The following explanation holds for any smoother and not just running means. Now let’s apply an “eight-year running mean” smoothing filter to both T and C. This means, roughly, take the 15th number in the T series and replace it by an average of the 8th and 9th and 10th and … and 15th. The idea is, that observation number 15 is “noisy” by itself, but we can “see it better” if we average out some of the noise. We obviously smooth each of the numbers and not just the 15th.

Don’t forget that we made these numbers up: if we take the mean of all the numbers in T and C we should get numbers close to 0 for both series; again, theoretically, the means are 0. Since each of the numbers, in either series, is independent of its neighbors, the smoothing will tend to bring the numbers closer to their actual mean. And the more “years” we take in our running mean, the closer each of the numbers will be to the overall mean of T and C.

Now let T' = 0,0,0,...,0 and C' = 0,0,0,...,0. What can we say about each of these series? They are identical, of course, and so are perfectly correlated. So any process which tends to take the original series T and C and make them look like T' and C' will tend to increase the correlation between them.

In other words, smoothing induces spurious correlations.

Technical notes: in classical statistics any attempt to calculate the ordinary correlation between T' and C' fails because that philosophy cannot compute an estimate of the standard deviation of each series. Again, any smoothing method will work this magic, not just running means. In order to “carry through” the uncertainty, you need a carefully described model of the smoother and the original series, fixing distributions for all parameters, etc. etc. The whole also works if T and C are time series; i.e. the individual values of each series are not independent. I’m sure I’ve forgotten something, but I’m sure that many polite readers will supply a list of my faults.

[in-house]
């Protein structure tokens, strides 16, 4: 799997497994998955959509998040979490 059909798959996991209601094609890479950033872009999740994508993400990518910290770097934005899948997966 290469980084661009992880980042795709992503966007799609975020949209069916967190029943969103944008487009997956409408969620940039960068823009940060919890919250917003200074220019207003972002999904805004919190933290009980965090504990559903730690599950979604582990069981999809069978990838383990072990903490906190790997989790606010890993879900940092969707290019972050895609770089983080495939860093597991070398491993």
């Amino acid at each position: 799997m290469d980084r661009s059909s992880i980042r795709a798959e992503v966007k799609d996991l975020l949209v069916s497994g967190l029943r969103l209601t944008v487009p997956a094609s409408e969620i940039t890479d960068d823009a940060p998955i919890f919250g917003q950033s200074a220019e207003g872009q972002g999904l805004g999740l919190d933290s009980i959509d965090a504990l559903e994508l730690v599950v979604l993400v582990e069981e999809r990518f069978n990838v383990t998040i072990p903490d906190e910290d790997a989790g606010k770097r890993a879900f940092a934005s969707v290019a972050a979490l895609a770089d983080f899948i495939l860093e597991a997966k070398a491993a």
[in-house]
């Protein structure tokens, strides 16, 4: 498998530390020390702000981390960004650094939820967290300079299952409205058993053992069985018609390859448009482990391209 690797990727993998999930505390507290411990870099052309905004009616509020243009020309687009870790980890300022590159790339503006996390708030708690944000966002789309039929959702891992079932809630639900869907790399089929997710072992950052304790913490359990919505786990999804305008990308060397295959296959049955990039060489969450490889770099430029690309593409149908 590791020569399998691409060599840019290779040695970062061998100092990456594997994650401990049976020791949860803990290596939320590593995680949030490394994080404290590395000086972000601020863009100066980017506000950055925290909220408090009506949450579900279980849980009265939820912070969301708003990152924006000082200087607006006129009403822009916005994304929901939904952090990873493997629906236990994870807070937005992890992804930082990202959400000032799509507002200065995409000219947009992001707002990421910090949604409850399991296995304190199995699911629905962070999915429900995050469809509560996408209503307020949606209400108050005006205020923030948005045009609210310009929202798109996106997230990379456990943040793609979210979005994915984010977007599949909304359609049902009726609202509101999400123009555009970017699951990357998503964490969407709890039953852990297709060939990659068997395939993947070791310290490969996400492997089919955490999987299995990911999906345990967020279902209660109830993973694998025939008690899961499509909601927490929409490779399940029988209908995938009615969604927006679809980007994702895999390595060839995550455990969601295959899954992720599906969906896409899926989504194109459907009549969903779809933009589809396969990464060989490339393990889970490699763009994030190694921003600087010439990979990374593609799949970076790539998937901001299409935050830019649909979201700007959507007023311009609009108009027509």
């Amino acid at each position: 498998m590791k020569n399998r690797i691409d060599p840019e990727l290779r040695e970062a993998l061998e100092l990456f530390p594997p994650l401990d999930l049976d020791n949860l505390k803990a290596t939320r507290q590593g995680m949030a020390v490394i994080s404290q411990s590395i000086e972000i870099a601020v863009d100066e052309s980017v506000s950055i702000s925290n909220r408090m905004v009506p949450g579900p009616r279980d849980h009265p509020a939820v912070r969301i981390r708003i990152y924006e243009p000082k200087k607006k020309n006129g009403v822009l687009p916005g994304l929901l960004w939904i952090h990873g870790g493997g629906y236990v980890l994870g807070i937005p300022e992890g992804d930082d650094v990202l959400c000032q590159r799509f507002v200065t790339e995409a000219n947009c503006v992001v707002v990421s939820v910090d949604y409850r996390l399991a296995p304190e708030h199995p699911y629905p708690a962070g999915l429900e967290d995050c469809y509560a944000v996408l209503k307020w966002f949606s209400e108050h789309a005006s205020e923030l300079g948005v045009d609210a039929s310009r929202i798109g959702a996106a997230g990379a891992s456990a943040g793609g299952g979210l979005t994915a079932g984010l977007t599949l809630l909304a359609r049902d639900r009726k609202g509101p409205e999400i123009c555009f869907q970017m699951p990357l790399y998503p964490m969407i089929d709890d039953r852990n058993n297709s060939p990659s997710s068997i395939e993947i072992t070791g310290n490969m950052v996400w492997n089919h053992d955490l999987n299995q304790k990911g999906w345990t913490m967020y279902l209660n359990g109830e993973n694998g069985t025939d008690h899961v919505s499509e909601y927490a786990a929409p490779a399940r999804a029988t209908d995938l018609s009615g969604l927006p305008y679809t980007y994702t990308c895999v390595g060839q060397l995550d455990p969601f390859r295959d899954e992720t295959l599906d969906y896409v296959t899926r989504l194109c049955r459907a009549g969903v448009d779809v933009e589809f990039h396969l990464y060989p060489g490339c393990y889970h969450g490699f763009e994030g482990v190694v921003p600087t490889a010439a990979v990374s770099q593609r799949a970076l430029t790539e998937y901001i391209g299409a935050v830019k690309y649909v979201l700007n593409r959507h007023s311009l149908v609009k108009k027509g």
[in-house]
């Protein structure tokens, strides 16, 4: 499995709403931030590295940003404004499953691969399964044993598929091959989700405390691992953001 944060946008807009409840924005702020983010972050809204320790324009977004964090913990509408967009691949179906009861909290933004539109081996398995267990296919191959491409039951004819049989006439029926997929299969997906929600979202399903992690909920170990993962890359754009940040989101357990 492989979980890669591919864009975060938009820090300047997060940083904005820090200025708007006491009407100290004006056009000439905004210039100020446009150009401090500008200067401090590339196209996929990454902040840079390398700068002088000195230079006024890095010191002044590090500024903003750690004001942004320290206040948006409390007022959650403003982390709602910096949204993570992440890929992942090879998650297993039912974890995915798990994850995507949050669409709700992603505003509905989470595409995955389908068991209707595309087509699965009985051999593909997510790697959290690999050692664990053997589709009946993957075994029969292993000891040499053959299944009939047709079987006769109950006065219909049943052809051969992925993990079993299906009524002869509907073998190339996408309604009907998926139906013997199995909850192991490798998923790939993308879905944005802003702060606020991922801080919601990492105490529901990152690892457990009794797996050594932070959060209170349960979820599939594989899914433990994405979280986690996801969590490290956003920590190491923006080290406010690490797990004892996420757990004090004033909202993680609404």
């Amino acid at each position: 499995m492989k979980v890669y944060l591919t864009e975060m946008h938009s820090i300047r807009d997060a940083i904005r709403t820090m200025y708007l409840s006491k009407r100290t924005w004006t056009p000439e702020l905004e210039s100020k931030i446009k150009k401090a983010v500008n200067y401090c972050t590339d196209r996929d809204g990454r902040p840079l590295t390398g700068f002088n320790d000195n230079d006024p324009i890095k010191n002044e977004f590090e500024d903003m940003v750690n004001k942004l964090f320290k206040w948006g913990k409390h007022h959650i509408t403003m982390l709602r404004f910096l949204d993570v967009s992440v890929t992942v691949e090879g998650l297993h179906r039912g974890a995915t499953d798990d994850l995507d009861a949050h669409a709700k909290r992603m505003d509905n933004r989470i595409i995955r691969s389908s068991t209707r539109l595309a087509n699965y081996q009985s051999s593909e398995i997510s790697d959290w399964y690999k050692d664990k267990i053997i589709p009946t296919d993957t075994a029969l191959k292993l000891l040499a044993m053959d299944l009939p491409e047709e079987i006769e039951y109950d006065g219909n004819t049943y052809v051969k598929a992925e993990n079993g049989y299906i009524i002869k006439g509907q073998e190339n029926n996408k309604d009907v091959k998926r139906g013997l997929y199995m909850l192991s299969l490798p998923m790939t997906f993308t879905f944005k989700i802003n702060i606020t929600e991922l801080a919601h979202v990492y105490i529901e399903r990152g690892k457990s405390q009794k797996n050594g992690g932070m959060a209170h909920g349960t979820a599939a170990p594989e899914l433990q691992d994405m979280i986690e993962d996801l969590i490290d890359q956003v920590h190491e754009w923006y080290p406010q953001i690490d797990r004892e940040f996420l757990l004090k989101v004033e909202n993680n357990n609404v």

February 9, 2008 | 14 Comments

How to look at the RSS satellite-derived temperature data

It’s already well known that the Remote Sensing Systems satellite-derived temperature data has released the January figures: the finding is that it’s colder this January than it has been for some time. I wanted to look more carefully at this data, mostly to show how to avoid some common pitfalls when analyzing time series data, but also to show you that temperatures are not linearly increasing. (Readers Steve Hempell and Joe Daleo helped me get the data.)

First, the global average. The RSS satellite actually divides up the earth in swaths, or transects, which are bands across the earth whose widths vary as a function of the instrument that remotely senses the temperature. The temperature measured at any transect is, of course, subject to many kinds of errors, which must be corrected for. Although this is not the main point of this article, it is important to keep in mind that the number you see released by RSS is only an estimate of the true temperature. It’s a good one, but it does have error (usually depending on the location of the transect), which most of us never see or few actually use. That error, however, is extremely important to take into account when making statements like “The RSS data shows there’s a 90% chance it’s getting warmer.” Well, it might be 90% before taking into account the temperature error: afterwards, the probability might go down to, say, 75% (this is just an illustration; but no matter what, the original probability estimate will always go down).